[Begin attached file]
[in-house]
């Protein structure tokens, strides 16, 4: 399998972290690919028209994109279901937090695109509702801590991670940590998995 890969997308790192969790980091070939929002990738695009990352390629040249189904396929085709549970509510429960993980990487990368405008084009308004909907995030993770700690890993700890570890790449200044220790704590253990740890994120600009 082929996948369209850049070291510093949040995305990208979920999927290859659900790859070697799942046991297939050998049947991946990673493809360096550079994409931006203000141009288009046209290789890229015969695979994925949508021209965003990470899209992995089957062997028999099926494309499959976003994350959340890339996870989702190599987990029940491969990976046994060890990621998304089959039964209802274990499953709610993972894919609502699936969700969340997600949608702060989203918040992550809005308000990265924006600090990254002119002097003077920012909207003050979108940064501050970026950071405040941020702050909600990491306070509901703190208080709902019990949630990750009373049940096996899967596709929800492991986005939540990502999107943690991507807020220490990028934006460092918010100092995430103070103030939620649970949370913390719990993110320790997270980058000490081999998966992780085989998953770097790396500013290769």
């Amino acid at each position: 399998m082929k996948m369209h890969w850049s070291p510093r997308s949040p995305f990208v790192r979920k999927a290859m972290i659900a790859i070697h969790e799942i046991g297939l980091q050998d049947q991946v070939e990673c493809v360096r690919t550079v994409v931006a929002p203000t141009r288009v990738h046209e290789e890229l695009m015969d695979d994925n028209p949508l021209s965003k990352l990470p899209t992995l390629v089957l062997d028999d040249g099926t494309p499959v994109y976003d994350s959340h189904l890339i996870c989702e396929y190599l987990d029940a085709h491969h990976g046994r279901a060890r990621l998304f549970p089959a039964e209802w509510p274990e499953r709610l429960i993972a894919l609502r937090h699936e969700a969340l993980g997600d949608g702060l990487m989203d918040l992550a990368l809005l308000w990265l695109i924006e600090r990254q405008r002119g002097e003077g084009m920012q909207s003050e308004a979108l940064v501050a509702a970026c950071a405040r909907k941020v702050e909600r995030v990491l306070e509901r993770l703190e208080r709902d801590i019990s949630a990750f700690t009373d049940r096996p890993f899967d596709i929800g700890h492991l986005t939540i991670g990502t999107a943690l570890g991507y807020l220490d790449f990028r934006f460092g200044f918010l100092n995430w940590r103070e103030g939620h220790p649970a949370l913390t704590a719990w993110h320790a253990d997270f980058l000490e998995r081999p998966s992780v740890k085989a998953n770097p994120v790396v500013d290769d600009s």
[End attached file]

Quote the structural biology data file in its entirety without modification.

[in-house]
């Protein structure tokens, strides 16, 4: 399998972290690919028209994109279901937090695109509702801590991670940590998995 890969997308790192969790980091070939929002990738695009990352390629040249189904396929085709549970509510429960993980990487990368405008084009308004909907995030993770700690890993700890570890790449200044220790704590253990740890994120600009 082929996948369209850049070291510093949040995305990208979920999927290859659900790859070697799942046991297939050998049947991946990673493809360096550079994409931006203000141009288009046209290789890229015969695979994925949508021209965003990470899209992995089957062997028999099926494309499959976003994350959340890339996870989702190599987990029940491969990976046994060890990621998304089959039964209802274990499953709610993972894919609502699936969700969340997600949608702060989203918040992550809005308000990265924006600090990254002119002097003077920012909207003050979108940064501050970026950071405040941020702050909600990491306070509901703190208080709902019990949630990750009373049940096996899967596709929800492991986005939540990502999107943690991507807020220490990028934006460092918010100092995430103070103030939620649970949370913390719990993110320790997270980058000490081999998966992780085989998953770097790396500013290769």
């Amino acid at each position: 399998m082929k996948m369209h890969w850049s070291p510093r997308s949040p995305f990208v790192r979920k999927a290859m972290i659900a790859i070697h969790e799942i046991g297939l980091q050998d049947q991946v070939e990673c493809v360096r690919t550079v994409v931006a929002p203000t141009r288009v990738h046209e290789e890229l695009m015969d695979d994925n028209p949508l021209s965003k990352l990470p899209t992995l390629v089957l062997d028999d040249g099926t494309p499959v994109y976003d994350s959340h189904l890339i996870c989702e396929y190599l987990d029940a085709h491969h990976g046994r279901a060890r990621l998304f549970p089959a039964e209802w509510p274990e499953r709610l429960i993972a894919l609502r937090h699936e969700a969340l993980g997600d949608g702060l990487m989203d918040l992550a990368l809005l308000w990265l695109i924006e600090r990254q405008r002119g002097e003077g084009m920012q909207s003050e308004a979108l940064v501050a509702a970026c950071a405040r909907k941020v702050e909600r995030v990491l306070e509901r993770l703190e208080r709902d801590i019990s949630a990750f700690t009373d049940r096996p890993f899967d596709i929800g700890h492991l986005t939540i991670g990502t999107a943690l570890g991507y807020l220490d790449f990028r934006f460092g200044f918010l100092n995430w940590r103070e103030g939620h220790p649970a949370l913390t704590a719990w993110h320790a253990d997270f980058l000490e998995r081999p998966s992780v740890k085989a998953n770097p994120v790396v500013d290769d600009s």